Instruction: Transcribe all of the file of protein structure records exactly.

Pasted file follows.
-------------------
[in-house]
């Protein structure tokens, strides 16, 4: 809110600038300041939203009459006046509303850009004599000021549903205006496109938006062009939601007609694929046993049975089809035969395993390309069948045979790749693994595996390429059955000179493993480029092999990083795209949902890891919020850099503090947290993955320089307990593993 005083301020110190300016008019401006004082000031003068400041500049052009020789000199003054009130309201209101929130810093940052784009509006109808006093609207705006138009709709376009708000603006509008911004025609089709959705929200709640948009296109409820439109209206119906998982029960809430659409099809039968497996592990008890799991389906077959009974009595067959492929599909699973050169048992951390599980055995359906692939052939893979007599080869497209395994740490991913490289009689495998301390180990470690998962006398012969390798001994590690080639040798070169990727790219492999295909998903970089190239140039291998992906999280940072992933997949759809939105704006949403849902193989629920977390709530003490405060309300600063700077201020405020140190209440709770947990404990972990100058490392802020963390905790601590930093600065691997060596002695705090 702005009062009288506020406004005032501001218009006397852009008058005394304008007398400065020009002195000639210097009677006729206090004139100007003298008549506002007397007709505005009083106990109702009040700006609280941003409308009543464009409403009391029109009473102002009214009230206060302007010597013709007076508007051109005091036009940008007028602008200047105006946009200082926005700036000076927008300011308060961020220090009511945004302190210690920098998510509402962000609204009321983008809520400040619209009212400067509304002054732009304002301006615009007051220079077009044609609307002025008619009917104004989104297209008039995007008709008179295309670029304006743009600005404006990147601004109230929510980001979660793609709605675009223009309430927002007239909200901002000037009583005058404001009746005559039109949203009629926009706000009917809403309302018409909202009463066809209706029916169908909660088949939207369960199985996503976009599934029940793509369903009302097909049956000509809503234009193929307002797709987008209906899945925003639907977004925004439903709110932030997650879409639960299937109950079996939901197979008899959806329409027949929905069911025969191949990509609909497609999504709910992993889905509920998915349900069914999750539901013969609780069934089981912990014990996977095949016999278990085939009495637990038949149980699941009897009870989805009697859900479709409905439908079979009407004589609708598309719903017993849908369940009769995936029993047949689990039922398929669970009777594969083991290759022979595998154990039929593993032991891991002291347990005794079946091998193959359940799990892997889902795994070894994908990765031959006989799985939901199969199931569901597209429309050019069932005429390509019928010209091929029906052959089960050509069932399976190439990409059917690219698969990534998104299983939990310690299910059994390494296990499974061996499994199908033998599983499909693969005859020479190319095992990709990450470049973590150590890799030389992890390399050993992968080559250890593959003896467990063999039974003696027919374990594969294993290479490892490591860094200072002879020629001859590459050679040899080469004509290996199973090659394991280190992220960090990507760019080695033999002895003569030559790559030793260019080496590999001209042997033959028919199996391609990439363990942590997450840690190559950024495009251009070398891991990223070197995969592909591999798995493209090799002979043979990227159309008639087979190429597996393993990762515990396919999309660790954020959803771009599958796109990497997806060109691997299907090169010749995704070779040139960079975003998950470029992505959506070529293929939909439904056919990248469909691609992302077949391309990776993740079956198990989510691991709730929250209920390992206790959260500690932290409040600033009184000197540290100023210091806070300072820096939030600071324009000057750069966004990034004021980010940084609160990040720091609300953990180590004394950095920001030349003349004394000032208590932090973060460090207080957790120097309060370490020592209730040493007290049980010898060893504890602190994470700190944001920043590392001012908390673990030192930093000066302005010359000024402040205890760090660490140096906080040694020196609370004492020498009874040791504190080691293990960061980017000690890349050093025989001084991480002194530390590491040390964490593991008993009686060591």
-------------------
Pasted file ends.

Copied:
[in-house]
């Protein structure tokens, strides 16, 4: 809110600038300041939203009459006046509303850009004599000021549903205006496109938006062009939601007609694929046993049975089809035969395993390309069948045979790749693994595996390429059955000179493993480029092999990083795209949902890891919020850099503090947290993955320089307990593993 005083301020110190300016008019401006004082000031003068400041500049052009020789000199003054009130309201209101929130810093940052784009509006109808006093609207705006138009709709376009708000603006509008911004025609089709959705929200709640948009296109409820439109209206119906998982029960809430659409099809039968497996592990008890799991389906077959009974009595067959492929599909699973050169048992951390599980055995359906692939052939893979007599080869497209395994740490991913490289009689495998301390180990470690998962006398012969390798001994590690080639040798070169990727790219492999295909998903970089190239140039291998992906999280940072992933997949759809939105704006949403849902193989629920977390709530003490405060309300600063700077201020405020140190209440709770947990404990972990100058490392802020963390905790601590930093600065691997060596002695705090 702005009062009288506020406004005032501001218009006397852009008058005394304008007398400065020009002195000639210097009677006729206090004139100007003298008549506002007397007709505005009083106990109702009040700006609280941003409308009543464009409403009391029109009473102002009214009230206060302007010597013709007076508007051109005091036009940008007028602008200047105006946009200082926005700036000076927008300011308060961020220090009511945004302190210690920098998510509402962000609204009321983008809520400040619209009212400067509304002054732009304002301006615009007051220079077009044609609307002025008619009917104004989104297209008039995007008709008179295309670029304006743009600005404006990147601004109230929510980001979660793609709605675009223009309430927002007239909200901002000037009583005058404001009746005559039109949203009629926009706000009917809403309302018409909202009463066809209706029916169908909660088949939207369960199985996503976009599934029940793509369903009302097909049956000509809503234009193929307002797709987008209906899945925003639907977004925004439903709110932030997650879409639960299937109950079996939901197979008899959806329409027949929905069911025969191949990509609909497609999504709910992993889905509920998915349900069914999750539901013969609780069934089981912990014990996977095949016999278990085939009495637990038949149980699941009897009870989805009697859900479709409905439908079979009407004589609708598309719903017993849908369940009769995936029993047949689990039922398929669970009777594969083991290759022979595998154990039929593993032991891991002291347990005794079946091998193959359940799990892997889902795994070894994908990765031959006989799985939901199969199931569901597209429309050019069932005429390509019928010209091929029906052959089960050509069932399976190439990409059917690219698969990534998104299983939990310690299910059994390494296990499974061996499994199908033998599983499909693969005859020479190319095992990709990450470049973590150590890799030389992890390399050993992968080559250890593959003896467990063999039974003696027919374990594969294993290479490892490591860094200072002879020629001859590459050679040899080469004509290996199973090659394991280190992220960090990507760019080695033999002895003569030559790559030793260019080496590999001209042997033959028919199996391609990439363990942590997450840690190559950024495009251009070398891991990223070197995969592909591999798995493209090799002979043979990227159309008639087979190429597996393993990762515990396919999309660790954020959803771009599958796109990497997806060109691997299907090169010749995704070779040139960079975003998950470029992505959506070529293929939909439904056919990248469909691609992302077949391309990776993740079956198990989510691991709730929250209920390992206790959260500690932290409040600033009184000197540290100023210091806070300072820096939030600071324009000057750069966004990034004021980010940084609160990040720091609300953990180590004394950095920001030349003349004394000032208590932090973060460090207080957790120097309060370490020592209730040493007290049980010898060893504890602190994470700190944001920043590392001012908390673990030192930093000066302005010359000024402040205890760090660490140096906080040694020196609370004492020498009874040791504190080691293990960061980017000690890349050093025989001084991480002194530390590491040390964490593991008993009686060591």